Thursday, 12 May 2016

Yes at the Royal Albert Hall, 10th May 2016

It's always a fine day when you are going to see Yes that evening at the Royal Albert Hall.

Here's Jon, looking a little tired, in a kaftan which unfortunately more than adequately covered his midriff.

  Jon Davison, singing 'Machine Messiah'.  Jon gives a much more nuanced, fluid and emotional delivery to Drama than the brittle, staccato, punky superficiality of Trevor Horn's original 1980 recording, which, to be fair,  very much reflected the time in which it was made.  
Thirty six years later, Jon is only reinterpreting the album by giving it a warmth that it previously lacked (no mean feat faced with lyrics that are a pile of twaddle), but the rebooted tempo that Billy Sherwood brings has cranked up the power and urgency of the piece. Not only does this bring Drama to the notice of a new generation of listeners, but enables old fans to finally make peace with an album that was yanked off the turntable years ago and thrown away into a corner in disgust.

Steve Howe.  You'll have to forgive the blurry photos of Steve - they're from the sixth row Billy's side, with my little Olympus camera.

Billy Sherwood chose to wear tails, in a change from the black draped coat he had been wearing for the previous 9 dates.  

(The coat had suffered a wardrobe malfunction during a swift bass change in Birmingham, meaning that a large portion of the Sherwood midriff was on mesmerising display right in front of me, including, it has to be said,  Mr Sherwood's billy button.)

Having seen the first shows with Billy last year in America, he is now much, much more relaxed.  Then, he obviously had to tread an extremely fine line with regards to Chris's legacy, and he did a wonderful job under the difficult circumstances and expectations of the fans.  Even in Glasgow, the first date of the tour here, he cried after The Fish because of the pressure and the overwhelming, positive reaction of the crowd.

 However now he is playing as part of a group of musicians who are clearly enjoying themselves, and who, for the first time in years, have picked up the tempo and are really rocking. I wasn't looking forward to Drama ten times on the tour, but this line up have given it substance, emotion, and a rip-roaring delivery.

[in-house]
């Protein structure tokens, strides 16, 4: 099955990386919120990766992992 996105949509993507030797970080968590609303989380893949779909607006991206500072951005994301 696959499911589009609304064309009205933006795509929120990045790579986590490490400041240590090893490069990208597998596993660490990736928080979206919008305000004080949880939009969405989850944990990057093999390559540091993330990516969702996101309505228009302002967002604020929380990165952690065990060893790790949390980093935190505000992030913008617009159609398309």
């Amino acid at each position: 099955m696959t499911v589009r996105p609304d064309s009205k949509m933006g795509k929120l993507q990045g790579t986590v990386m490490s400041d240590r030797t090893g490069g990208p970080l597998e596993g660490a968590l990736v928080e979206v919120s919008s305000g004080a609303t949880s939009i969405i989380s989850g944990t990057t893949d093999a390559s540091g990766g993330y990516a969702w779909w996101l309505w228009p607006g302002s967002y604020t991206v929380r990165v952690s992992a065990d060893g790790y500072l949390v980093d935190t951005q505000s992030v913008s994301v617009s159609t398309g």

Here's a change of outfit too for always-too-low-in-the-mix Geoff as well, but he kept the silver sparkly scarf. The whole ensemble was a much better sartorial choice for the low-crotched one than the creased turquoise number he'd been wearing for the previous 9 shows.

Geoff came out from behind his keyboards to read a special introduction to his fellow Buggle, Trevor Horn, who was to be guest singer on Tempus Fugit.

Geoff isn't a natural orator, so it was rather sweet that he had his notes with him.

Hear Geoff's announcement and the Royal Albert Hall Tempus Fugit HERE.

Yikes.  It's Trevor.  Buggles glasses alert.

"It's been 36 years, maybe some of you have forgiven me by now", Mr Horn had said at the Oxford show the previous night, thus addressing all those still scarred from experiencing his 1980 Drama tour, when his voice had cracked, and the universe as we knew it was rent asunder.


Jon hung about, kept his head down, and shook a tambourine at the back of the stage. 

Fortunate that he did.  For Mr Horn does not have the range to reach the notes at the end of the song, and Jon had to step in and help him out.

Trevor.  We remember the Glasgow Apollo in December 1980.  And we do not forgive. 

They played a beautiful, mellifluous version of Time and a Word, sung as a tribute to Peter Banks.  The album artwork is in the background.

Billy was cranked up far too loud, but he was enjoying himself hugely.

Incidentally, Roger Dean, who designed the Yes logo, was in the audience in Brighton on Saturday. 

The second half of the set was the whole of Fragile, the 1971 album more suited to Jon's emotive voice.  Because of the one-off support from Moon Safari, the Albert Hall gig had Yes playing Drama and then Fragile with no interval between.   

There had been a number of car crashes in Sheffield a few days earlier, not only Five Per Cent for Nothing (where Jon doesn't sing, so he had time to do a little wormy dance behind Alan's drum riser), but also a truly jaw-droppingly catastrophic We Have Heaven.  However, all went well at the Royal Albert Hall, thanks to a super-strict, eagle-eyed Steve, The Man in Charge

Lovely, lovely, under-rated Geoff, the guy who just gets on with it.

Billy Sherwood, enjoying himself perhaps just a little too much. He's a wonderful guy, interacting with the crowd, but as a result he does just tend to lose that little bit of focus (much to Steve's frustration).

 They also played, for the first time on the tour, Soon.  It was quite a moment, until it all started to fall apart in an under-rehearsed way at the end.


And then it was all done.  The last note was played.  The lights came back on.  The UK tour was over.  

Back out of the rabbit hole again, until next time. 

Hey hey hey.

Hear and see the whole Drama set at the Royal Albert Hall on Youtube HERE. 

See my other photos of some of the gigs on the tour here - 


  1. A wonderful sequence which really captures the atmosphere of the performance.

  2. I can't thank you enough for posting this...I adore yes and wasn't able to go....I now feel like I looks like you had an amazing time

  3. Thank you so much!

    I did the whole tour with a big, ever-changing group of friends, who had come from all over the world, so it's as much about the journey and the friends and the places as it is about the band and the concerts and the music.

    Yes, it really was amazing.

  4. Excellent! You really captured the emotions of the evening..

  5. Thank you, that's very kind. It was quite a night!